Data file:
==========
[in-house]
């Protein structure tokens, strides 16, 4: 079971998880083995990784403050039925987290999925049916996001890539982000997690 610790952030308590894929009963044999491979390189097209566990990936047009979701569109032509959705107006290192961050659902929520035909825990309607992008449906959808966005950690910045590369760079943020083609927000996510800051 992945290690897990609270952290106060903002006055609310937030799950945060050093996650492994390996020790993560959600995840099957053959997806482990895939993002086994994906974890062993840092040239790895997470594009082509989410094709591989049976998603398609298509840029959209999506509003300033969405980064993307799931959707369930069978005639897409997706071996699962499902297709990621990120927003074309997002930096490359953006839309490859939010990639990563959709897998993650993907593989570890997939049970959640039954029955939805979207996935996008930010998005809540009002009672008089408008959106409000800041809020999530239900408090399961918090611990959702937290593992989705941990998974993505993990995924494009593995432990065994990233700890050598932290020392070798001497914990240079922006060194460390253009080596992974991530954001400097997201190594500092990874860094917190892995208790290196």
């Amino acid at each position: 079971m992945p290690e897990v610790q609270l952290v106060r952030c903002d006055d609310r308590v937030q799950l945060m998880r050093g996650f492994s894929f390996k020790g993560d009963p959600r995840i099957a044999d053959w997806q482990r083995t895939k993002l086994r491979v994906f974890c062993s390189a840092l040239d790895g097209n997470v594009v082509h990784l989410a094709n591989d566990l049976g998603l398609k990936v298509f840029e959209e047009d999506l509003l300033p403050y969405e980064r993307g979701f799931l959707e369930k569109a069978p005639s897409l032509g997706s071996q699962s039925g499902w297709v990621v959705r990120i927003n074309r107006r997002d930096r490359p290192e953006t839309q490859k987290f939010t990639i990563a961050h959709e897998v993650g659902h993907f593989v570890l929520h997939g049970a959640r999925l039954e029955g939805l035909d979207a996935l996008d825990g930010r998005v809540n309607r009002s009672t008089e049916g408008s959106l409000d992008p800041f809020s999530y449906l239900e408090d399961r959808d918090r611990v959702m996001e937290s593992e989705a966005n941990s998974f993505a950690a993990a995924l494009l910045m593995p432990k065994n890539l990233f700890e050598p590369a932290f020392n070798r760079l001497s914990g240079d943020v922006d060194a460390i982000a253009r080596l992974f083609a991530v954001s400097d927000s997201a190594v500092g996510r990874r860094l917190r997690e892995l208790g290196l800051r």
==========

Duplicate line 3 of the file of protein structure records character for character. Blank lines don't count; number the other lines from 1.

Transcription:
């Amino acid at each position: 079971m992945p290690e897990v610790q609270l952290v106060r952030c903002d006055d609310r308590v937030q799950l945060m998880r050093g996650f492994s894929f390996k020790g993560d009963p959600r995840i099957a044999d053959w997806q482990r083995t895939k993002l086994r491979v994906f974890c062993s390189a840092l040239d790895g097209n997470v594009v082509h990784l989410a094709n591989d566990l049976g998603l398609k990936v298509f840029e959209e047009d999506l509003l300033p403050y969405e980064r993307g979701f799931l959707e369930k569109a069978p005639s897409l032509g997706s071996q699962s039925g499902w297709v990621v959705r990120i927003n074309r107006r997002d930096r490359p290192e953006t839309q490859k987290f939010t990639i990563a961050h959709e897998v993650g659902h993907f593989v570890l929520h997939g049970a959640r999925l039954e029955g939805l035909d979207a996935l996008d825990g930010r998005v809540n309607r009002s009672t008089e049916g408008s959106l409000d992008p800041f809020s999530y449906l239900e408090d399961r959808d918090r611990v959702m996001e937290s593992e989705a966005n941990s998974f993505a950690a993990a995924l494009l910045m593995p432990k065994n890539l990233f700890e050598p590369a932290f020392n070798r760079l001497s914990g240079d943020v922006d060194a460390i982000a253009r080596l992974f083609a991530v954001s400097d927000s997201a190594v500092g996510r990874r860094l917190r997690e892995l208790g290196l800051r």